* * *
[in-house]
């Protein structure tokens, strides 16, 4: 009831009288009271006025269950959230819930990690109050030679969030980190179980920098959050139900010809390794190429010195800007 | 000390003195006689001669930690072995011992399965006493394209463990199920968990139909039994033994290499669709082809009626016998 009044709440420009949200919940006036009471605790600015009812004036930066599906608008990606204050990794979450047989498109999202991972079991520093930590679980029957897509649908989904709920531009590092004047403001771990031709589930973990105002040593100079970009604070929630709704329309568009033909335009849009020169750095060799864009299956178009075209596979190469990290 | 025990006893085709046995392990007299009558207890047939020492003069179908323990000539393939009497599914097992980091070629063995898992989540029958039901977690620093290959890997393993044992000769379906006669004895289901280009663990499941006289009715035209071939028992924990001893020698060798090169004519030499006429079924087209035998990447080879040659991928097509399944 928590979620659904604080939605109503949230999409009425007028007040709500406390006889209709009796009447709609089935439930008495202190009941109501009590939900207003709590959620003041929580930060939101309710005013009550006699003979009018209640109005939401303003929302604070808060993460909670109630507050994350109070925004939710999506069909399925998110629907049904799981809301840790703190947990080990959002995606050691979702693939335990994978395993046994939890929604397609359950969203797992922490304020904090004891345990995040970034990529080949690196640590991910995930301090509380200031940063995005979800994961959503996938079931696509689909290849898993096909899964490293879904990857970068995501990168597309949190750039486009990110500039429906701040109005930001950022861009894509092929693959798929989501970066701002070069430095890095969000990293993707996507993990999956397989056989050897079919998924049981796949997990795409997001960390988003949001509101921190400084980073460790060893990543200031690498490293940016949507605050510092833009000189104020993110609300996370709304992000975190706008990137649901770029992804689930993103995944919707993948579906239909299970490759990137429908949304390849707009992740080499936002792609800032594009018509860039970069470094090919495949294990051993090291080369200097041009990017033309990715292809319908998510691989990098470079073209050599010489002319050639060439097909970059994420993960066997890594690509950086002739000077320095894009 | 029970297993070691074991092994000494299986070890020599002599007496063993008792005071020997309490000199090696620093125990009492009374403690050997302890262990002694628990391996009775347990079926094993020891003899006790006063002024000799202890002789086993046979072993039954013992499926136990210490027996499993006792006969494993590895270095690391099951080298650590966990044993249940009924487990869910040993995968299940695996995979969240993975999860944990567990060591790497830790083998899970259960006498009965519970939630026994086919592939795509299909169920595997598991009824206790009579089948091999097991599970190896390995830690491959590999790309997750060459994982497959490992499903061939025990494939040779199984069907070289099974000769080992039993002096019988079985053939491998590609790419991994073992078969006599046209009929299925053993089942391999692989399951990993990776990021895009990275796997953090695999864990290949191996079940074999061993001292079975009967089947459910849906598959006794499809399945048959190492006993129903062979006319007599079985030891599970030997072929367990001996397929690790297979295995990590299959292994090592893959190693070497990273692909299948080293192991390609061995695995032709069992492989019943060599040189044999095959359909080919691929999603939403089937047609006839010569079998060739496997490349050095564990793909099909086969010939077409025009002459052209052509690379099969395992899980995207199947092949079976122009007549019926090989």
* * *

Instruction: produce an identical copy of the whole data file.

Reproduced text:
[in-house]
């Protein structure tokens, strides 16, 4: 009831009288009271006025269950959230819930990690109050030679969030980190179980920098959050139900010809390794190429010195800007 | 000390003195006689001669930690072995011992399965006493394209463990199920968990139909039994033994290499669709082809009626016998 009044709440420009949200919940006036009471605790600015009812004036930066599906608008990606204050990794979450047989498109999202991972079991520093930590679980029957897509649908989904709920531009590092004047403001771990031709589930973990105002040593100079970009604070929630709704329309568009033909335009849009020169750095060799864009299956178009075209596979190469990290 | 025990006893085709046995392990007299009558207890047939020492003069179908323990000539393939009497599914097992980091070629063995898992989540029958039901977690620093290959890997393993044992000769379906006669004895289901280009663990499941006289009715035209071939028992924990001893020698060798090169004519030499006429079924087209035998990447080879040659991928097509399944 928590979620659904604080939605109503949230999409009425007028007040709500406390006889209709009796009447709609089935439930008495202190009941109501009590939900207003709590959620003041929580930060939101309710005013009550006699003979009018209640109005939401303003929302604070808060993460909670109630507050994350109070925004939710999506069909399925998110629907049904799981809301840790703190947990080990959002995606050691979702693939335990994978395993046994939890929604397609359950969203797992922490304020904090004891345990995040970034990529080949690196640590991910995930301090509380200031940063995005979800994961959503996938079931696509689909290849898993096909899964490293879904990857970068995501990168597309949190750039486009990110500039429906701040109005930001950022861009894509092929693959798929989501970066701002070069430095890095969000990293993707996507993990999956397989056989050897079919998924049981796949997990795409997001960390988003949001509101921190400084980073460790060893990543200031690498490293940016949507605050510092833009000189104020993110609300996370709304992000975190706008990137649901770029992804689930993103995944919707993948579906239909299970490759990137429908949304390849707009992740080499936002792609800032594009018509860039970069470094090919495949294990051993090291080369200097041009990017033309990715292809319908998510691989990098470079073209050599010489002319050639060439097909970059994420993960066997890594690509950086002739000077320095894009 | 029970297993070691074991092994000494299986070890020599002599007496063993008792005071020997309490000199090696620093125990009492009374403690050997302890262990002694628990391996009775347990079926094993020891003899006790006063002024000799202890002789086993046979072993039954013992499926136990210490027996499993006792006969494993590895270095690391099951080298650590966990044993249940009924487990869910040993995968299940695996995979969240993975999860944990567990060591790497830790083998899970259960006498009965519970939630026994086919592939795509299909169920595997598991009824206790009579089948091999097991599970190896390995830690491959590999790309997750060459994982497959490992499903061939025990494939040779199984069907070289099974000769080992039993002096019988079985053939491998590609790419991994073992078969006599046209009929299925053993089942391999692989399951990993990776990021895009990275796997953090695999864990290949191996079940074999061993001292079975009967089947459910849906598959006794499809399945048959190492006993129903062979006319007599079985030891599970030997072929367990001996397929690790297979295995990590299959292994090592893959190693070497990273692909299948080293192991390609061995695995032709069992492989019943060599040189044999095959359909080919691929999603939403089937047609006839010569079998060739496997490349050095564990793909099909086969010939077409025009002459052209052509690379099969395992899980995207199947092949079976122009007549019926090989």